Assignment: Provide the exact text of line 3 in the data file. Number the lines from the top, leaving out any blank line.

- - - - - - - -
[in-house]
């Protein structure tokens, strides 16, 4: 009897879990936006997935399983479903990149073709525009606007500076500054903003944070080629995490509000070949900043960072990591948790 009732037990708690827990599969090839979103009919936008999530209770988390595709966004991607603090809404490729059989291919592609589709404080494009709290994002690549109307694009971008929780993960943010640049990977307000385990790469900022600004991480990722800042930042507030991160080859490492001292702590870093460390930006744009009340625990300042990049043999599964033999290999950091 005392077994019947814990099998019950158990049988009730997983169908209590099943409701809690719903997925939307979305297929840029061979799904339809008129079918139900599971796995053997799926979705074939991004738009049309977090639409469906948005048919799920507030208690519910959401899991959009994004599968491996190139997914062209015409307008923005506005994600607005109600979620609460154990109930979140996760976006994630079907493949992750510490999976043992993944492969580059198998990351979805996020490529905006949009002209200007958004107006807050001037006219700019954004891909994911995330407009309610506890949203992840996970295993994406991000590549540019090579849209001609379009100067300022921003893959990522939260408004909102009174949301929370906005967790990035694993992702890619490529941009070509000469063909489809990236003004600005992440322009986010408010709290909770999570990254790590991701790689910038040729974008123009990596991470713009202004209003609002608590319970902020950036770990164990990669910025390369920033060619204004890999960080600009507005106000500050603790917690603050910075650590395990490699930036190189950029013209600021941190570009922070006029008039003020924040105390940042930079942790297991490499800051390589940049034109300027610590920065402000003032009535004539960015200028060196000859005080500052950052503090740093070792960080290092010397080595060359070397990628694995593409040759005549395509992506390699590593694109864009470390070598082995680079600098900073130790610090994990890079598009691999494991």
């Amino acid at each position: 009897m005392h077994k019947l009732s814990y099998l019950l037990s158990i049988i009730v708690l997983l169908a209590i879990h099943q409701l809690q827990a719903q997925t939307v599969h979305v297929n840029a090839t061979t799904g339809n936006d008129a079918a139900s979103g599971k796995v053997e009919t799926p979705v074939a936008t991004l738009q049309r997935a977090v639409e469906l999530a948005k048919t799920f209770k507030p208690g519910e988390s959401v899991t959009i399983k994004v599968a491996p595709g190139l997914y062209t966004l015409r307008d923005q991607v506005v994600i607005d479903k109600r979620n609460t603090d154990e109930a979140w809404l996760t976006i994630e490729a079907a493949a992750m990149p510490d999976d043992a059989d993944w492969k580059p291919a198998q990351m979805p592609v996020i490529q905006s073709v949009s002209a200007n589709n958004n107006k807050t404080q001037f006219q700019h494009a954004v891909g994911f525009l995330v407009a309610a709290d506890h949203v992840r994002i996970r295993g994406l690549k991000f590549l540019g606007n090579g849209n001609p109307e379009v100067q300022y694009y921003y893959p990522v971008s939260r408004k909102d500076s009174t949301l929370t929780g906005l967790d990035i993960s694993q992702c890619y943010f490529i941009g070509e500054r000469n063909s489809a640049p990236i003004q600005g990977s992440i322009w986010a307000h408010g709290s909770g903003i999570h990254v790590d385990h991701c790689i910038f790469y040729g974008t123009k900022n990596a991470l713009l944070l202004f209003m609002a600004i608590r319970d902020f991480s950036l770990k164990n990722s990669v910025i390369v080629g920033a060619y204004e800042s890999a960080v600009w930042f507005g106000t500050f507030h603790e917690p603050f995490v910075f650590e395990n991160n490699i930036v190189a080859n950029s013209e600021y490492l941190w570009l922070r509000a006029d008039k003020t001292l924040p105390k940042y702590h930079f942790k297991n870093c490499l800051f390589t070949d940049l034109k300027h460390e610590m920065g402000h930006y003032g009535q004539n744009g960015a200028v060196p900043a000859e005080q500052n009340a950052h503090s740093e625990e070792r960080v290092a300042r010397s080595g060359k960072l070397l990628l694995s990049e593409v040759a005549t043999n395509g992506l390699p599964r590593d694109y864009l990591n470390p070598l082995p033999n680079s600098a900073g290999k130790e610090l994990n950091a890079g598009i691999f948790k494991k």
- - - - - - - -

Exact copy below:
């Amino acid at each position: 009897m005392h077994k019947l009732s814990y099998l019950l037990s158990i049988i009730v708690l997983l169908a209590i879990h099943q409701l809690q827990a719903q997925t939307v599969h979305v297929n840029a090839t061979t799904g339809n936006d008129a079918a139900s979103g599971k796995v053997e009919t799926p979705v074939a936008t991004l738009q049309r997935a977090v639409e469906l999530a948005k048919t799920f209770k507030p208690g519910e988390s959401v899991t959009i399983k994004v599968a491996p595709g190139l997914y062209t966004l015409r307008d923005q991607v506005v994600i607005d479903k109600r979620n609460t603090d154990e109930a979140w809404l996760t976006i994630e490729a079907a493949a992750m990149p510490d999976d043992a059989d993944w492969k580059p291919a198998q990351m979805p592609v996020i490529q905006s073709v949009s002209a200007n589709n958004n107006k807050t404080q001037f006219q700019h494009a954004v891909g994911f525009l995330v407009a309610a709290d506890h949203v992840r994002i996970r295993g994406l690549k991000f590549l540019g606007n090579g849209n001609p109307e379009v100067q300022y694009y921003y893959p990522v971008s939260r408004k909102d500076s009174t949301l929370t929780g906005l967790d990035i993960s694993q992702c890619y943010f490529i941009g070509e500054r000469n063909s489809a640049p990236i003004q600005g990977s992440i322009w986010a307000h408010g709290s909770g903003i999570h990254v790590d385990h991701c790689i910038f790469y040729g974008t123009k900022n990596a991470l713009l944070l202004f209003m609002a600004i608590r319970d902020f991480s950036l770990k164990n990722s990669v910025i390369v080629g920033a060619y204004e800042s890999a960080v600009w930042f507005g106000t500050f507030h603790e917690p603050f995490v910075f650590e395990n991160n490699i930036v190189a080859n950029s013209e600021y490492l941190w570009l922070r509000a006029d008039k003020t001292l924040p105390k940042y702590h930079f942790k297991n870093c490499l800051f390589t070949d940049l034109k300027h460390e610590m920065g402000h930006y003032g009535q004539n744009g960015a200028v060196p900043a000859e005080q500052n009340a950052h503090s740093e625990e070792r960080v290092a300042r010397s080595g060359k960072l070397l990628l694995s990049e593409v040759a005549t043999n395509g992506l390699p599964r590593d694109y864009l990591n470390p070598l082995p033999n680079s600098a900073g290999k130790e610090l994990n950091a890079g598009i691999f948790k494991k």